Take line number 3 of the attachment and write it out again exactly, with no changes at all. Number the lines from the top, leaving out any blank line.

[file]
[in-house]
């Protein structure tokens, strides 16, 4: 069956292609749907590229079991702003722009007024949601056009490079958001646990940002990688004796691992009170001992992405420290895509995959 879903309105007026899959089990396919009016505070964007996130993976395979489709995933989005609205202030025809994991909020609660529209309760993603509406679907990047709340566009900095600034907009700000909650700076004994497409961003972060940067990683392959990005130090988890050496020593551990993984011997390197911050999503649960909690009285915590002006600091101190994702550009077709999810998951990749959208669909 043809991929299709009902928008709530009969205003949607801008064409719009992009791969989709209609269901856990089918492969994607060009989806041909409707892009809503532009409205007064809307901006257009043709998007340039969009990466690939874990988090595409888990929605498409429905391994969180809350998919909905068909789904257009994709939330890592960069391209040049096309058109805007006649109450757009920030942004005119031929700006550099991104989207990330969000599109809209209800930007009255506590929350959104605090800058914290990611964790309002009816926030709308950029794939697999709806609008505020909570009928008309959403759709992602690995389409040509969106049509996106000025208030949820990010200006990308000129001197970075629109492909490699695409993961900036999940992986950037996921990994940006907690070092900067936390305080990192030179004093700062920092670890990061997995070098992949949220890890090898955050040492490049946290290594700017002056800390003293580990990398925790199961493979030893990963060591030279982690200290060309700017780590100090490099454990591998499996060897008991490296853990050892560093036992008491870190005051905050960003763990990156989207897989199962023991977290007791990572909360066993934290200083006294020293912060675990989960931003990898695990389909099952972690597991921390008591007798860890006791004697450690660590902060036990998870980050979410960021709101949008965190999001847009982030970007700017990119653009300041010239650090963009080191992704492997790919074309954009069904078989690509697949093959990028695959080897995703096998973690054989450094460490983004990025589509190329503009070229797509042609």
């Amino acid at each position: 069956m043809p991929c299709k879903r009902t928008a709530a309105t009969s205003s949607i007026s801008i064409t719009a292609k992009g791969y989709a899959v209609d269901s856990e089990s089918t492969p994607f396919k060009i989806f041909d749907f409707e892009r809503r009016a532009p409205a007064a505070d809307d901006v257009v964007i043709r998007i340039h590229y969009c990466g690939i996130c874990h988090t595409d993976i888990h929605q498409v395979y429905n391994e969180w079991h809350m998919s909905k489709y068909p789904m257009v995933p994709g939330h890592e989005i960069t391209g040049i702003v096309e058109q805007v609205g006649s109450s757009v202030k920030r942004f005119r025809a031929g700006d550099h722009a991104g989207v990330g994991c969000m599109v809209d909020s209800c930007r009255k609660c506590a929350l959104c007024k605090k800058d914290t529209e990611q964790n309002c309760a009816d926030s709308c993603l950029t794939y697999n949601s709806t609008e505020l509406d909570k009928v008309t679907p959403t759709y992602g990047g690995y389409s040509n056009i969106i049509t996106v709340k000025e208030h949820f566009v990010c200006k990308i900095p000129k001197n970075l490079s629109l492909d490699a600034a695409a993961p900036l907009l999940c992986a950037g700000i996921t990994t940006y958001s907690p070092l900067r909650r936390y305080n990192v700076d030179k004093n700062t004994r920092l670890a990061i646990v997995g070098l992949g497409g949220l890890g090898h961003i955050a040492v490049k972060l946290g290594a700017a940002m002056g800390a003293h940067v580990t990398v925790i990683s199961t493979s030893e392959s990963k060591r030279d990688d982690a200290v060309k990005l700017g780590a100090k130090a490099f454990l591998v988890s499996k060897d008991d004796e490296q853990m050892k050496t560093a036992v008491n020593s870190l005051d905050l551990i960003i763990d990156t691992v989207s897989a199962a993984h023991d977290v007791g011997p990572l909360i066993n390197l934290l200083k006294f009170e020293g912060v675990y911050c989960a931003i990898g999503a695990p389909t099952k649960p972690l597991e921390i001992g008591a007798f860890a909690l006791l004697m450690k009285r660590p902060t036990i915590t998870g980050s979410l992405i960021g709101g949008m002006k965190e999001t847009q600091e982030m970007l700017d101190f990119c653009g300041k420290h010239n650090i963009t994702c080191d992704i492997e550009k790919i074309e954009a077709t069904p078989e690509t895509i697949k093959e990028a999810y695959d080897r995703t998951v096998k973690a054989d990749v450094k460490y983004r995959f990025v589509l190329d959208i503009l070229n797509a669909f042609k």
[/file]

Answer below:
């Amino acid at each position: 069956m043809p991929c299709k879903r009902t928008a709530a309105t009969s205003s949607i007026s801008i064409t719009a292609k992009g791969y989709a899959v209609d269901s856990e089990s089918t492969p994607f396919k060009i989806f041909d749907f409707e892009r809503r009016a532009p409205a007064a505070d809307d901006v257009v964007i043709r998007i340039h590229y969009c990466g690939i996130c874990h988090t595409d993976i888990h929605q498409v395979y429905n391994e969180w079991h809350m998919s909905k489709y068909p789904m257009v995933p994709g939330h890592e989005i960069t391209g040049i702003v096309e058109q805007v609205g006649s109450s757009v202030k920030r942004f005119r025809a031929g700006d550099h722009a991104g989207v990330g994991c969000m599109v809209d909020s209800c930007r009255k609660c506590a929350l959104c007024k605090k800058d914290t529209e990611q964790n309002c309760a009816d926030s709308c993603l950029t794939y697999n949601s709806t609008e505020l509406d909570k009928v008309t679907p959403t759709y992602g990047g690995y389409s040509n056009i969106i049509t996106v709340k000025e208030h949820f566009v990010c200006k990308i900095p000129k001197n970075l490079s629109l492909d490699a600034a695409a993961p900036l907009l999940c992986a950037g700000i996921t990994t940006y958001s907690p070092l900067r909650r936390y305080n990192v700076d030179k004093n700062t004994r920092l670890a990061i646990v997995g070098l992949g497409g949220l890890g090898h961003i955050a040492v490049k972060l946290g290594a700017a940002m002056g800390a003293h940067v580990t990398v925790i990683s199961t493979s030893e392959s990963k060591r030279d990688d982690a200290v060309k990005l700017g780590a100090k130090a490099f454990l591998v988890s499996k060897d008991d004796e490296q853990m050892k050496t560093a036992v008491n020593s870190l005051d905050l551990i960003i763990d990156t691992v989207s897989a199962a993984h023991d977290v007791g011997p990572l909360i066993n390197l934290l200083k006294f009170e020293g912060v675990y911050c989960a931003i990898g999503a695990p389909t099952k649960p972690l597991e921390i001992g008591a007798f860890a909690l006791l004697m450690k009285r660590p902060t036990i915590t998870g980050s979410l992405i960021g709101g949008m002006k965190e999001t847009q600091e982030m970007l700017d101190f990119c653009g300041k420290h010239n650090i963009t994702c080191d992704i492997e550009k790919i074309e954009a077709t069904p078989e690509t895509i697949k093959e990028a999810y695959d080897r995703t998951v096998k973690a054989d990749v450094k460490y983004r995959f990025v589509l190329d959208i503009l070229n797509a669909f042609k």